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Charity donation after escaped mental patient story

Below are summaries of the latest complaints involving the regional press which have been resolved between the parties involved, with help from the Press Complaints Commission.

The Whitstable Times
Linda Snook complained, on behalf of her son Jonathan Snook, that the newspaper had stated that Jonathan was an “escaped […] violent mental patient” when this was not the case. Her son was a voluntary patient who was receiving treatment for a genuine mental illness that had impacted upon his normally friendly personality. (Clause 1).

Resolution: The complaint was resolved when the newspaper made a donation to a charity of the complainant’s choice and published the following clarification and apology in a prominent position:

“On 30 April 2009 we published an article headlined ‘Residents in fear of escaped patient’ which reported that Jonathan Snook had ‘escaped’ from St Martin’s hospital.

“We have been asked to make clear that Mr Snook did not abscond from the hospital: he was a voluntary patient and was free to leave at any time. In the article Mr Snook was described as a ‘violent mental patient’.

“We accept that this terminology may not have been appropriate for an individual receiving medical care. His mother, Mrs Linda Snook, said: ‘This was an unfair and derogatory remark to someone who is unwell and does not have a violent personality’.

“We apologise for the distress caused by the coverage. A donation has been made to Macmillan Cancer Care.”

Burton Mail
Martin Shuttleworth, of Drakelow, complained that an article reporting on the inquest into the death of his son Ryan in a road accident contained inaccuracies and intruded into the family’s grief. (Clauses 1, 5).

Resolution: The complaint was resolved by the publication of the following statement:

“Our article of 25 September 2008 reported on the inquest into the death of Ryan Shuttleworth in a road accident, but failed to refer to evidence given by PC David Harris that one of the rear tyres of the car Ryan was driving had been deflated by a nail prior to the accident. In fact, the Coroner concluded that the presence of the nail (which caused the partial deflation in the rear tyre) was a significant factor in the cause of the accident.

“Further, while one witness – whose statement was read at the inquest – did suggest that the car may have been travelling at up to 80mph, the police position was that there was insufficient evidence for its exact speed, although it was travelling at over 30mph. It was also stated at the inquest that toxicology reports showed that Ryan had not been drinking or taking drugs.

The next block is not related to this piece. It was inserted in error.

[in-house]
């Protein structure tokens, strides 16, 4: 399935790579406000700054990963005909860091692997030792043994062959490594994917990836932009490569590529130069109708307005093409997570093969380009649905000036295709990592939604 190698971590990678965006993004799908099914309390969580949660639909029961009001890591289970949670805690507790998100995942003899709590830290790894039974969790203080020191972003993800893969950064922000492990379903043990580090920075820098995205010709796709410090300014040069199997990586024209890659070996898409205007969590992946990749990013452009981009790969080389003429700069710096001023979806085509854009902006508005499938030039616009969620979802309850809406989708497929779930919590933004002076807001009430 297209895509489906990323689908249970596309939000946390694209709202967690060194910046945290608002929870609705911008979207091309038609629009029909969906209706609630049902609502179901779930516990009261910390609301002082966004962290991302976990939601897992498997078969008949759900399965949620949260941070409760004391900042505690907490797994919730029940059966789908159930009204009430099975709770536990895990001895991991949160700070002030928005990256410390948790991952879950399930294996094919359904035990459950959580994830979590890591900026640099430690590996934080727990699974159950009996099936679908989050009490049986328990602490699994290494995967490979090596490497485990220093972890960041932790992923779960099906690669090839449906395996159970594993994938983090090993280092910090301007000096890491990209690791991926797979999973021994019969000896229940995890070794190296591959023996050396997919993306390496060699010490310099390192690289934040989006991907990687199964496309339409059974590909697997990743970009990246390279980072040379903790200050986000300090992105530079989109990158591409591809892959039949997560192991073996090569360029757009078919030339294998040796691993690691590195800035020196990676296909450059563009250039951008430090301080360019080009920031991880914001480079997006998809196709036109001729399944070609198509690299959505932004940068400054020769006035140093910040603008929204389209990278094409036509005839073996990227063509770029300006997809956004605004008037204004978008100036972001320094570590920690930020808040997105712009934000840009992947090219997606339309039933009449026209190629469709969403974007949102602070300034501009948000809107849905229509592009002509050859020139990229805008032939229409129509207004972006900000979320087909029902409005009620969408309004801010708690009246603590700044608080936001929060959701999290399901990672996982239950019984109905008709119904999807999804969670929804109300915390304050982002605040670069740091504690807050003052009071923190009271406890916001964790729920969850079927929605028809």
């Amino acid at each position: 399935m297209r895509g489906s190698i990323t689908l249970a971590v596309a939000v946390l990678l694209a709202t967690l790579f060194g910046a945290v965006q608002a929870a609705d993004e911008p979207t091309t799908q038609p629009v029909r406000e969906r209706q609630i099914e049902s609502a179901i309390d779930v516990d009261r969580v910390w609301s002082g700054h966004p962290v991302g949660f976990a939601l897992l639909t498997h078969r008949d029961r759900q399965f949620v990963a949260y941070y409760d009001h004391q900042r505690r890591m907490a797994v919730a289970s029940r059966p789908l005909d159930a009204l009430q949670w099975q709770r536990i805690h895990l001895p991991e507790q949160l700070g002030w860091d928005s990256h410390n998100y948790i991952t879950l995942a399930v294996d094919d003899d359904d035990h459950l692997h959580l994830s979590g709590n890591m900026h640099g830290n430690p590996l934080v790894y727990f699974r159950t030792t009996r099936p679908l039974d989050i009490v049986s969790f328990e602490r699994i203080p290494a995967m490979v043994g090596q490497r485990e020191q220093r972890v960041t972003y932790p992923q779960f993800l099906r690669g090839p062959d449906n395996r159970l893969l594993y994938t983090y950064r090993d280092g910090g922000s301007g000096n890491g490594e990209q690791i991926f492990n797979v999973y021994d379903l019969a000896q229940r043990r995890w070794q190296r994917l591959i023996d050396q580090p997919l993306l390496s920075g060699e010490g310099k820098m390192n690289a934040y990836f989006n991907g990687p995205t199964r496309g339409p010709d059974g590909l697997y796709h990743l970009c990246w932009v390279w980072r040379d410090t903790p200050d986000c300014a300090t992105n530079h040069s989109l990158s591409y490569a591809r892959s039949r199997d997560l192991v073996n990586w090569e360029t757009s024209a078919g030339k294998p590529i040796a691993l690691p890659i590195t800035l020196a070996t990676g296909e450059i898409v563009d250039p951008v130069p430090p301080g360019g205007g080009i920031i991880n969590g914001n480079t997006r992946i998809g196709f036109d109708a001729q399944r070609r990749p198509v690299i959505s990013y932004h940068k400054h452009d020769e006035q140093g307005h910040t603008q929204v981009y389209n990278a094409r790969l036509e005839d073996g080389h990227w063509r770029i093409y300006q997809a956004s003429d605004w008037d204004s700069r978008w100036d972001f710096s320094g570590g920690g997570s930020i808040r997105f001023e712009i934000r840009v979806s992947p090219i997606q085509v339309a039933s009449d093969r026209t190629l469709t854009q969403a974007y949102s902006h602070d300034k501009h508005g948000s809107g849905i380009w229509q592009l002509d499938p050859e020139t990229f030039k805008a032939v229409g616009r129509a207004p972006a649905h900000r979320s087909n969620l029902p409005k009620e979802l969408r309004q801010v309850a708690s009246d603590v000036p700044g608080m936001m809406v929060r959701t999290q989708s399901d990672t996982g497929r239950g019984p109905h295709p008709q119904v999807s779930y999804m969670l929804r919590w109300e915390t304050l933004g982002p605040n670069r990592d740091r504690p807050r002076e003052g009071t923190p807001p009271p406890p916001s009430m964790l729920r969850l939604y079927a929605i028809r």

“Ryan’s father Martin Shuttleworth has asked us to point out that he was regularly a passenger while his son drove, and always found him to be a safe driver. We are happy to make these clarifications, and apologise for any distress caused to Ryan’s family, girlfriend and friends. The Police stated at the Inquest that since the tragic accident, the local Council have erected a Warning Sign in Woodhouse Street, advising motorists of the slippery road conditions.”

Birmingham Post
David Purdy complained that the newspaper had reported misleading and inaccurate figures relating to employment numbers associated with Ryanair at Birmingham International Airport. (Clause 1).

Resolution: The complaint was resolved when the newspaper published a letter from the complainant which set out that there was reason to believe that Ryan had over-estimated the likely employment arising from their passenger traffic at the airport. The letter detailed an alternative, realistic calculation for the potential increase in local jobs: approximately 151 extra employees per extra million passengers, rather than 1000, as had been claimed.

  • A similar complaint was lodged by Mr Purdy against the Nottingham Evening Post in relation to figures about East Midlands Airport. Complaint was resolved when the NEP published a letter from Mr Purdy with alternative calculations.

  • Islington Tribune
    Jason Mazzocchi complained that a report of court proceedings in regard to the death of his sister, Penny Mazzocchi, was inaccurate on two points: the claim that drugs had been found at the property, which was not the case, and the assertion that the victim had been stabbed seven times with a ‘serrated bread knife’, rather than a smaller straight-edged knife. (Clause 1).

    Resolution: The complaint was resolved when the newspaper removed the article from its website.

    The Argus
    Karen Machin complained that the newspaper had published excessive detail about a method of suicide, in an inquest report about a man who had died after eating poisonous berries. The article identified the type of berry, and the number necessary to cause death to a child and adult. (Clause 5).

    Resolution: The complaint was resolved when the newspaper removed references to the method of suicide from its online article.